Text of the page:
Lancaster Dodd from The Master—he says to Quill, “you’ll be the first, if you figures out how to live without a master”—
Dodd’s master? Perhaps, his work, his life work. It is what brings people to him, which he lives off of, and it is what un-moors him, when it is questioned. He is a slave to the work that makes him a master, a slave to his words and to job of living off them. He also is a slave to himself, just like Freddie, and this is where the true bond between the two exists. It is their slavery to themselves, to their own will, that makes them alike, and at the same time very different.
Freddie is violent, he is drunk, he is obsessed with sex, but at the same time, Dodd’s words feel good in a different way, they are inviting and accepting and they are self-affirming, not destroying. It is on this dichotomy, between Freddie’s hedonistic slavery to himself and his slavery to the Master, that the entire movie seems hinged on. Freddie has to chose between a Master that gives him a family, that surely tells him lies, tells him what he has to hear, but also gives him a role to fulfill, and love to share in, or the unforgiving sea of his desires. His choice to ultimately pursue his own desire says less about Freddie as an individual than it does about post-war American individualism: he chooses no master over a master he doesn’t believe in. He doesn’t give a shit about the master’s words, not unless they are directed at him, not unless he is the subject. At the same time, Dodd feeds off Freddie’s crazy, Dodd loves Freddie for the challenge of breaking him, and the fact that Dodd and the Cause fail Freddie ultimately exposes why American society rejects cults and their leaders: we covet freedom, which means we really covet autonomy of self.
"Put it back in, it fell out"
“My melancholy wants to rest in the hiding places and abysses of perfection.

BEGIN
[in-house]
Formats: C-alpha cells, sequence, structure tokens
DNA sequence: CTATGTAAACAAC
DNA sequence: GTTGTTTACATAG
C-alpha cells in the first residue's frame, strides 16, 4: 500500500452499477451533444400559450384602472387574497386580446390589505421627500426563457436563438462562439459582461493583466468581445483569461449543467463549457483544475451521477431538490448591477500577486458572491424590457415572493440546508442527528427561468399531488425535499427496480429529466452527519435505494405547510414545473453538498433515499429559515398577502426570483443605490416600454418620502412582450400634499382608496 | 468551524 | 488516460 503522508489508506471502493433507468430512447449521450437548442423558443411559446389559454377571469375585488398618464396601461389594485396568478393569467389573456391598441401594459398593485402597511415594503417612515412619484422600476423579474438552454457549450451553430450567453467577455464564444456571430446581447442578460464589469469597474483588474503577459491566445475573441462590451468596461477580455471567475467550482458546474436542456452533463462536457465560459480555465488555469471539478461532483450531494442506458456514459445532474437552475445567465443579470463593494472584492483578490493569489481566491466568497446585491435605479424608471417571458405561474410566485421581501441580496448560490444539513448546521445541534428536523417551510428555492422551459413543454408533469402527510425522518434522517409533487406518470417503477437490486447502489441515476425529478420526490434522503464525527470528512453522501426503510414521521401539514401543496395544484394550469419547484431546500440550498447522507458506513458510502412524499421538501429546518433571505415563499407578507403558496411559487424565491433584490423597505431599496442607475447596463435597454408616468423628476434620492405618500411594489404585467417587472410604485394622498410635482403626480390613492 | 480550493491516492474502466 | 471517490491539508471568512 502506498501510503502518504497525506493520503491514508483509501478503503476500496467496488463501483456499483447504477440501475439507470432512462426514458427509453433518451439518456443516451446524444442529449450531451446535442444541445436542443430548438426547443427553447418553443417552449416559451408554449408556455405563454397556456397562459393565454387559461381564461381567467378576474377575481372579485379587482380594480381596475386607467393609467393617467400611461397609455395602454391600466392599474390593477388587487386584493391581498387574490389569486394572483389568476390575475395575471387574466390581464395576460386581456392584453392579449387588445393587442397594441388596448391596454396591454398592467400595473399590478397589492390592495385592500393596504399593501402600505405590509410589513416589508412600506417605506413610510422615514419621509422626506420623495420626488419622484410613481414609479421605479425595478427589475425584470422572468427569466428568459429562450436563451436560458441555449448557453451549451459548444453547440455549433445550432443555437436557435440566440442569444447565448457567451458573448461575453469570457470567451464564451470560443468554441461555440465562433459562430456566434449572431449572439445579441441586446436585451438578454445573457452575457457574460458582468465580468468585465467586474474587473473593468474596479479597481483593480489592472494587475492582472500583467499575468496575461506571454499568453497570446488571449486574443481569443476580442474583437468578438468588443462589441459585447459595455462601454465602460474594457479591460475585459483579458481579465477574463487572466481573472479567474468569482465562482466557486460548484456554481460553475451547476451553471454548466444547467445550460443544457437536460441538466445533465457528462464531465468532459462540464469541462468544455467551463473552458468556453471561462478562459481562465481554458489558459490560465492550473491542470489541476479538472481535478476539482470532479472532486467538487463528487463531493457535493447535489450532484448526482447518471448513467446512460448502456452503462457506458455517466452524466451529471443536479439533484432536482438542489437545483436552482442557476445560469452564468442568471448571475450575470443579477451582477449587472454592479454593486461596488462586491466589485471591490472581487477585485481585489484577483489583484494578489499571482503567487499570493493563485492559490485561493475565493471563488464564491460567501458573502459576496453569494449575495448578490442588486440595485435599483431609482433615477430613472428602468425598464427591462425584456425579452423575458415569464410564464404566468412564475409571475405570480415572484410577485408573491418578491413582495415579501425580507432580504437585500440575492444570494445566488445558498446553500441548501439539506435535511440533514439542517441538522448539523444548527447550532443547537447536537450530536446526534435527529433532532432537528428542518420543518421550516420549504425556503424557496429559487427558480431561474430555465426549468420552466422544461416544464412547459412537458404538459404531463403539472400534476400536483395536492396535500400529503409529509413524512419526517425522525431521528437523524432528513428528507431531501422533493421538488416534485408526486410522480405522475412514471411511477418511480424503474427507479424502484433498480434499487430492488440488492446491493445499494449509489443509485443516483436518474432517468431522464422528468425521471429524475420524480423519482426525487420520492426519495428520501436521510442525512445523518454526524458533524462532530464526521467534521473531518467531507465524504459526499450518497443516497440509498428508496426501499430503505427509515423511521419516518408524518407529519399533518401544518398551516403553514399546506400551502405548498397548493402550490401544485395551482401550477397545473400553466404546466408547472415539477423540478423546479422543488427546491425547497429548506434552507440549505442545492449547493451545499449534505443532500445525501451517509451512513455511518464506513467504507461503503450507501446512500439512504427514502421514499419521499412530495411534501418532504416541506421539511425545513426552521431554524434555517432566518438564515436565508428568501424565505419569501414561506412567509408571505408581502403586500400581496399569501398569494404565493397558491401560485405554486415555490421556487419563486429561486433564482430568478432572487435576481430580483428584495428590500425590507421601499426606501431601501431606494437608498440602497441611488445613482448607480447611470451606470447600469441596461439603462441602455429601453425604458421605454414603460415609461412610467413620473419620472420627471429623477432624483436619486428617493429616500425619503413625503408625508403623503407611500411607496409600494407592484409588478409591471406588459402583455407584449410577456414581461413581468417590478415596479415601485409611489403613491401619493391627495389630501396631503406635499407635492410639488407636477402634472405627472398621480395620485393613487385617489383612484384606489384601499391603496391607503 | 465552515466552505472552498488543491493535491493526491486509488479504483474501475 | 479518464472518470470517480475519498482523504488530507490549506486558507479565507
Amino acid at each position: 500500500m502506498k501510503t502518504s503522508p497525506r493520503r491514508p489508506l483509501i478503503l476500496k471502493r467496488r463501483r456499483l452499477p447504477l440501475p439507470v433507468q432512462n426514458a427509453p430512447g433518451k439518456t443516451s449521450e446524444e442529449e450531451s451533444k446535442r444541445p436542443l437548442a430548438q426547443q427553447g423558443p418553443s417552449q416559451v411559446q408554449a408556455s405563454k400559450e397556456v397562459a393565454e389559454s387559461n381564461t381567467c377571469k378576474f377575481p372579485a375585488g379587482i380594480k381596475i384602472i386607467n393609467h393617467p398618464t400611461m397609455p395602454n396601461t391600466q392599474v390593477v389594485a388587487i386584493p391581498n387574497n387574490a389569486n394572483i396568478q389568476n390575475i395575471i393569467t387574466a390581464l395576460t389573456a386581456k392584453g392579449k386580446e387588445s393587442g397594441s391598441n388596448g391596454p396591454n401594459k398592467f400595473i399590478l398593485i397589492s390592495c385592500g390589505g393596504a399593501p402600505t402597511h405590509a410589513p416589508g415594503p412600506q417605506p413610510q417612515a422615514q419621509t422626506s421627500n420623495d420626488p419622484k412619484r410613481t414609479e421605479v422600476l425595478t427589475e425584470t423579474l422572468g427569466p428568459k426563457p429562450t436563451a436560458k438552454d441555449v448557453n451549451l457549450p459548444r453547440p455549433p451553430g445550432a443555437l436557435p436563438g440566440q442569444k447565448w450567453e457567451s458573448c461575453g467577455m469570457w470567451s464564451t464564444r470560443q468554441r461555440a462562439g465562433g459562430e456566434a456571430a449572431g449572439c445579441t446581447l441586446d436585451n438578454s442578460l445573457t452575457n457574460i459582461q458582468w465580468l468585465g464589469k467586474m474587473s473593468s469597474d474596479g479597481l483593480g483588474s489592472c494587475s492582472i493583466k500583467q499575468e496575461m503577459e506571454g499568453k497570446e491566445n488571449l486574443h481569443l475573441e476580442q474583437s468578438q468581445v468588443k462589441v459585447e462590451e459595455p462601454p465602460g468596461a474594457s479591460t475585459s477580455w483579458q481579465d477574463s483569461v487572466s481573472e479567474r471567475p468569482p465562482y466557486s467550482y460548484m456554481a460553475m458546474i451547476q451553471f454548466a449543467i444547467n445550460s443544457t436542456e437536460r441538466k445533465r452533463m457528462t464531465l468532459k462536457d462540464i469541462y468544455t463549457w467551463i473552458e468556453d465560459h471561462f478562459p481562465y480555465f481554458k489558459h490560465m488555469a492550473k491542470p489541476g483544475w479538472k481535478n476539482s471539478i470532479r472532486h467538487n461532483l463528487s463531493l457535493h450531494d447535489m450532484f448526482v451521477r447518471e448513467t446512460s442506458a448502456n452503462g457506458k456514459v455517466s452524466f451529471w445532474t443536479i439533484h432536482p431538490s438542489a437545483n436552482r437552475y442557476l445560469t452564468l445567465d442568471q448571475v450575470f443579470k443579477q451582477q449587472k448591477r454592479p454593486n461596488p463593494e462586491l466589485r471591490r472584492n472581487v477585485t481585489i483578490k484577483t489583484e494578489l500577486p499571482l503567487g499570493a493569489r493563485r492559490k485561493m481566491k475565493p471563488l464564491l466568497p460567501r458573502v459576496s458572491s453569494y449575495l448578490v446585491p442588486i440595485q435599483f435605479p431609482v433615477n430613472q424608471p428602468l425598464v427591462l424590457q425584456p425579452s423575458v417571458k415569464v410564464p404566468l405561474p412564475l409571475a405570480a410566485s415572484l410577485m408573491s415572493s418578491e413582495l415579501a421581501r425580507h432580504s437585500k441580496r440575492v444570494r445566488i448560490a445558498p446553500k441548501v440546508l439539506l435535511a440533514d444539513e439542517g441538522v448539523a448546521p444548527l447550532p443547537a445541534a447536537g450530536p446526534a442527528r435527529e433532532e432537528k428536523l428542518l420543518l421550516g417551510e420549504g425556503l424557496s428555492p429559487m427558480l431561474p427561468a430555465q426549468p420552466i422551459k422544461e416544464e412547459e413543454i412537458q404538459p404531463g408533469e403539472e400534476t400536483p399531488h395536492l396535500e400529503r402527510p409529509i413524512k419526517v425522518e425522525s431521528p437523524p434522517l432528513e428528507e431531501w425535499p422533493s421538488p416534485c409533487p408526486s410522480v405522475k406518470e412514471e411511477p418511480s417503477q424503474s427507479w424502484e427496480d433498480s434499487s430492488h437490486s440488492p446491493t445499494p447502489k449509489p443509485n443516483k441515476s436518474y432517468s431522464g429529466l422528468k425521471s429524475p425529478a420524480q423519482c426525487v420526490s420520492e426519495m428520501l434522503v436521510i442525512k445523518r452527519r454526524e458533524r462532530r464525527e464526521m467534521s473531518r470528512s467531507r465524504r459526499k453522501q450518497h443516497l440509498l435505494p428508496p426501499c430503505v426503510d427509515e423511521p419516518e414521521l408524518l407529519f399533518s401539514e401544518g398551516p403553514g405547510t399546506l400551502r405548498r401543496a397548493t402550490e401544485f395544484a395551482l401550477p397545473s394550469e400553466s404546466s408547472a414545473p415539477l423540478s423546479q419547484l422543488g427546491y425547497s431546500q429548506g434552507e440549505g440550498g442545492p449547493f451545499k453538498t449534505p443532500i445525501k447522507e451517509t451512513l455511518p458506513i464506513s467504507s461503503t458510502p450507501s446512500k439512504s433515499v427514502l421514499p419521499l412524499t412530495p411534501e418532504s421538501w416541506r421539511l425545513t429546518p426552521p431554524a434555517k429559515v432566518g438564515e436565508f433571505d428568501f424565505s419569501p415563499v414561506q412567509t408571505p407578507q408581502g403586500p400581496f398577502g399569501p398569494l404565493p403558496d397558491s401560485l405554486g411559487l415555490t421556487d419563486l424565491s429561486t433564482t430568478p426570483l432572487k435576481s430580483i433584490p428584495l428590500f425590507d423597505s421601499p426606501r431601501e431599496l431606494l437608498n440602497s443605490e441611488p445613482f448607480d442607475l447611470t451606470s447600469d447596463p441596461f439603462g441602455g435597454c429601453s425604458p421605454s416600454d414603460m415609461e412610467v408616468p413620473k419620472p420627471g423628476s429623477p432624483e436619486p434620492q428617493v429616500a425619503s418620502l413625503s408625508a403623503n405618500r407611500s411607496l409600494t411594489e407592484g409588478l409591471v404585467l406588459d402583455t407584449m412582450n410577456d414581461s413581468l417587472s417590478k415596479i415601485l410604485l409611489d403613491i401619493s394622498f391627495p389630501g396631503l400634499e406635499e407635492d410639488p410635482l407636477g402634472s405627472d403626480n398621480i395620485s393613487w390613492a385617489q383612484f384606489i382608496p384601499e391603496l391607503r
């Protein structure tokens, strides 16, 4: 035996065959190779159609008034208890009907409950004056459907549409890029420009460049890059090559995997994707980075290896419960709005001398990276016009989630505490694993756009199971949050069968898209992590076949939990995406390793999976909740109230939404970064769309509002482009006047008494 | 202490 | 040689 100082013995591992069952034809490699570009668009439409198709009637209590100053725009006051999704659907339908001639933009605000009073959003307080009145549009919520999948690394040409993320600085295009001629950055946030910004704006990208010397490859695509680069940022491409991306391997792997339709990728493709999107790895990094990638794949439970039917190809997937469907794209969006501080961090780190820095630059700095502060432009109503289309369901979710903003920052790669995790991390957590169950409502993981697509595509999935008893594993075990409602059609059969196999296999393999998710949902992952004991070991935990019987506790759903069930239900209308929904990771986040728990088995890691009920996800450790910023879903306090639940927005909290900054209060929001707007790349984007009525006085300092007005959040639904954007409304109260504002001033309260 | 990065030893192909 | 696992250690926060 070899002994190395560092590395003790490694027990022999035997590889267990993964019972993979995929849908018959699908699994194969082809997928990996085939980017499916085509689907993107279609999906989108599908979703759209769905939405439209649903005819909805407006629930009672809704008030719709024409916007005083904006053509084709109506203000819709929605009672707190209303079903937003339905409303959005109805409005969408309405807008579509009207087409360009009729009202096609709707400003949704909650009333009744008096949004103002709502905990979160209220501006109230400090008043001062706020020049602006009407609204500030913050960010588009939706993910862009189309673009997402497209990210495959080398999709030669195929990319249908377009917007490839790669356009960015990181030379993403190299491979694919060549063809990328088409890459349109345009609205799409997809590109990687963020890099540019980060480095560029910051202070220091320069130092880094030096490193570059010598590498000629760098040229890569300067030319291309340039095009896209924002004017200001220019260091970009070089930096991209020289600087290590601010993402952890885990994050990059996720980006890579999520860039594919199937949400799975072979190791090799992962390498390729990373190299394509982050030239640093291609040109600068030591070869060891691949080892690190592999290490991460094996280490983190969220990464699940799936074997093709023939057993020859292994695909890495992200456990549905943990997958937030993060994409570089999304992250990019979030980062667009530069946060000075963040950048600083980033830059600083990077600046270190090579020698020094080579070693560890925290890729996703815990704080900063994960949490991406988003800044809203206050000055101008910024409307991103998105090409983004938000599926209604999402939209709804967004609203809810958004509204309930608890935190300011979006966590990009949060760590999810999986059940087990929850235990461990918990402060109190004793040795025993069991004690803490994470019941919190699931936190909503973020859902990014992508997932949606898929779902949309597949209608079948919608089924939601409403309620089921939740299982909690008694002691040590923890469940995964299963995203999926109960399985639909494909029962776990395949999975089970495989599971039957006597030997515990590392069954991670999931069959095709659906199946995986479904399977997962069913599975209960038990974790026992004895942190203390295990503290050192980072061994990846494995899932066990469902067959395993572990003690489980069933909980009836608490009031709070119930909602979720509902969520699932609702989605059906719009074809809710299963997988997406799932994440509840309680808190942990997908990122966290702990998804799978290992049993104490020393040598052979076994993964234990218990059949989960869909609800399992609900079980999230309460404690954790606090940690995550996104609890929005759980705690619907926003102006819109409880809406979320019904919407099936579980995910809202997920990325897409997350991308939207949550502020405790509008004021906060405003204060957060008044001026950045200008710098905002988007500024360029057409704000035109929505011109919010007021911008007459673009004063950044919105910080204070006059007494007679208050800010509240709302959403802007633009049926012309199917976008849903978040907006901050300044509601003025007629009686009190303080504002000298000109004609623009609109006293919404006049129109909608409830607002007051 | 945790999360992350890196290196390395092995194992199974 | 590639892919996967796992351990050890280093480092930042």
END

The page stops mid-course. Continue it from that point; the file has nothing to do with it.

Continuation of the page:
This is why I need music.”- Friedrich Nietzsche, The Gay Science
Motion sickness doesn’t just happen when you are sitting
in a car or standing weak kneed on the deck of a boat—
no, sometimes it’s what is around you that makes you dizzy.
Sometimes the distance between morning and evening,
sometimes the rhythm of a week, the tide of a month
are all it takes to remind you that you are just biology—
a child wet with the fear of your next real loss.
Nervous (the net will never even out), you put your ear
to the ground near the reservoir, because before you
knew what loss was you’d learned how to feel it there,
like a mirror feels your face or a shadow, your shape;
you learned from others who came, marveled by their
own biologies, holding their own grudges with the earth.
You came and heard them, watched them, and sometimes
made to join them; something about how the light
danced on the water’s surface had you singing along,
moving your body honest and without wanting. But
you know you can’t sing, and even if you can, you’d say
that at the reservoir you were not you but someone else,
and you’d be right. Because after all you were sick then,
worn weak by the cycle of your own poverty. Whatever
poverty that might have been. Whatever it may still be.